Background: Mild cognitive impairment (MCI) is a common disorder affecting as much as 15% of the elderly population. Transcranial direct current stimulation (tDCS) is a non-invasive technique of neuromodulation that has proven to influence performance in different cognitive domains. Objective/hypothesis: We investigated the effects on cognition of 20-day anodal tDCS in 17 MCI patients compared with 17 matched MCI patients. Methods: Patients underwent neuropsychological evaluation at baseline and then were randomly assigned to the anodal or sham group. The tDCS protocol consisted in 20 min, 5 days per week (up to a total of 20 days), of 2-mA anodal stimulation over the left dorsolateral prefrontal cortex (DLPFC). The location of anodal electrode was chosen in accordance with previous reports which relate anodal stimulation of this site with cognitive enhancement. At the end of the last day of stimulation, a second neuropsychological evaluation was performed. We compared baseline and post-stimulation neuropsychological results in the anodal vs sham group using repeated measures ANOVA as a statistical analysis test. Results: At follow-up, patients exposed to anodal stimulation showed improvement in episodic verbal memory (p < 0.001) and figure naming test (p < 0.01), in a general index of cognitive function (Brief Mental Deterioration Battery) (p < 0.0001) and in a mood measurement test (Beck Depression Inventory) (p < 0.01). Conclusion: Anodal tDCS could be a useful tool to improve cognitive symptoms in MCI although more evidence is needed to understand the exact underlying mechanisms. Confirmation of its potential benefits in MCI would be significant.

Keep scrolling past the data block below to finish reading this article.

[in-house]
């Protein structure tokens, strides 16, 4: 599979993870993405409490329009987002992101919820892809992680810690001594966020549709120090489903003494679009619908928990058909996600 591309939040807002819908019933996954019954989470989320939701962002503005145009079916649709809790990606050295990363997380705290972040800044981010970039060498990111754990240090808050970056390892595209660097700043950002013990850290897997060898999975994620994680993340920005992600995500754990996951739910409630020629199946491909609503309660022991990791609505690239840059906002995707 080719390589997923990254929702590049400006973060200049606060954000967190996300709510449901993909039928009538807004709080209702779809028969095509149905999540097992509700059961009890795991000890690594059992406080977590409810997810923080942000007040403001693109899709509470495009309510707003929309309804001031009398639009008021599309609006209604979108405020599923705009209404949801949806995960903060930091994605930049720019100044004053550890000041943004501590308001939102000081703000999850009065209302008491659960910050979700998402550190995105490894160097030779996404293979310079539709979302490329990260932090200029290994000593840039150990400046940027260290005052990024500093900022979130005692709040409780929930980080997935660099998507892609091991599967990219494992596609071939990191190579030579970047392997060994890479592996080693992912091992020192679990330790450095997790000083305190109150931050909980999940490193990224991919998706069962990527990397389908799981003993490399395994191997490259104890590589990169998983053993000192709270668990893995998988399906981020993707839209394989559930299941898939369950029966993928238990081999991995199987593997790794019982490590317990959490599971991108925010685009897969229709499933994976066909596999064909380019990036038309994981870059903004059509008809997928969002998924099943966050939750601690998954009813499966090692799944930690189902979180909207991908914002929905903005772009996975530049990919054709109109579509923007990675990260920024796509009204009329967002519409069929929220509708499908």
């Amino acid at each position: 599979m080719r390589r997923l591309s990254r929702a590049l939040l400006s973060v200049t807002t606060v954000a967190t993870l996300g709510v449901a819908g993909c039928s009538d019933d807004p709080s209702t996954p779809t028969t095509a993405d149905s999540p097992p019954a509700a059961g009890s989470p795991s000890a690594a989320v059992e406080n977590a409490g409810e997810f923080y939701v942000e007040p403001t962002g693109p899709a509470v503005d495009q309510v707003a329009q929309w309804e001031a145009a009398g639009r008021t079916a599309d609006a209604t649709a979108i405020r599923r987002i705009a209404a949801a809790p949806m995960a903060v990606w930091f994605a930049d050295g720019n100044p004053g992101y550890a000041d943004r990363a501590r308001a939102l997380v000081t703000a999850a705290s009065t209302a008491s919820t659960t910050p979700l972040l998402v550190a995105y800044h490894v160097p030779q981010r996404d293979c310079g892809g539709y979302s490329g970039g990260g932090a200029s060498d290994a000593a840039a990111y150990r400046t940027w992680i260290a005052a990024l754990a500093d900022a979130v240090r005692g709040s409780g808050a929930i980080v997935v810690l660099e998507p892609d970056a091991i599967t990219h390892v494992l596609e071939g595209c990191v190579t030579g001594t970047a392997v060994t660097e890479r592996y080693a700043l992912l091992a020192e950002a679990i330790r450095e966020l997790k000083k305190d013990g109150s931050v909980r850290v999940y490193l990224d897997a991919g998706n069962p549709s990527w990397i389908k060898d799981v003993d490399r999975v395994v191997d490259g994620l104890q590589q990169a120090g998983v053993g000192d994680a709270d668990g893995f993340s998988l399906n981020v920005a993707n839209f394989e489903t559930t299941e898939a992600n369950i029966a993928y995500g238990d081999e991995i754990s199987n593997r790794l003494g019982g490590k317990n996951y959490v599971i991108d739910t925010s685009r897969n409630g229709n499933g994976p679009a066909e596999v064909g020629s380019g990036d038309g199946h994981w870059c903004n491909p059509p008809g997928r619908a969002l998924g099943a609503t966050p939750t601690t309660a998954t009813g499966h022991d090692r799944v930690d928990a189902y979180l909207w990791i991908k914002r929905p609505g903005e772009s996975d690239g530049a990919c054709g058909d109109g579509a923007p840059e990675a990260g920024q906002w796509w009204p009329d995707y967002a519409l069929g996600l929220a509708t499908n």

- Mild cognitive impairment
- Transcranial direct current stimulation
ASJC Scopus subject areas
- Clinical Neurology
- Psychiatry and Mental health